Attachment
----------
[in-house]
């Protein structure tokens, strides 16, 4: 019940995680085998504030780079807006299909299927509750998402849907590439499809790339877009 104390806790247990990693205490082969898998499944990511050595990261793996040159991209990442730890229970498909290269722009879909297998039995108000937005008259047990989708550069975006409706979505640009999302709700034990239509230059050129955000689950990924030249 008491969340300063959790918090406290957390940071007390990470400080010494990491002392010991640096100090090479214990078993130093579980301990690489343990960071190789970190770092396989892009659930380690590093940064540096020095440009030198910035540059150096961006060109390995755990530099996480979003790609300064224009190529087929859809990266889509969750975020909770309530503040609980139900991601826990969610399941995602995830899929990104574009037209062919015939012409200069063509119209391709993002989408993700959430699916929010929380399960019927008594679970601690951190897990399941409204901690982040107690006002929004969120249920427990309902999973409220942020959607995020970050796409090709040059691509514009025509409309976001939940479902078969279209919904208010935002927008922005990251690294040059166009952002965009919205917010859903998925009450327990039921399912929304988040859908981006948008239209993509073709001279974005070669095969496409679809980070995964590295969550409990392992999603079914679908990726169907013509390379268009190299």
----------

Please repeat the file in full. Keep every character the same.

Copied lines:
[in-house]
């Protein structure tokens, strides 16, 4: 019940995680085998504030780079807006299909299927509750998402849907590439499809790339877009 104390806790247990990693205490082969898998499944990511050595990261793996040159991209990442730890229970498909290269722009879909297998039995108000937005008259047990989708550069975006409706979505640009999302709700034990239509230059050129955000689950990924030249 008491969340300063959790918090406290957390940071007390990470400080010494990491002392010991640096100090090479214990078993130093579980301990690489343990960071190789970190770092396989892009659930380690590093940064540096020095440009030198910035540059150096961006060109390995755990530099996480979003790609300064224009190529087929859809990266889509969750975020909770309530503040609980139900991601826990969610399941995602995830899929990104574009037209062919015939012409200069063509119209391709993002989408993700959430699916929010929380399960019927008594679970601690951190897990399941409204901690982040107690006002929004969120249920427990309902999973409220942020959607995020970050796409090709040059691509514009025509409309976001939940479902078969279209919904208010935002927008922005990251690294040059166009952002965009919205917010859903998925009450327990039921399912929304988040859908981006948008239209993509073709001279974005070669095969496409679809980070995964590295969550409990392992999603079914679908990726169907013509390379268009190299």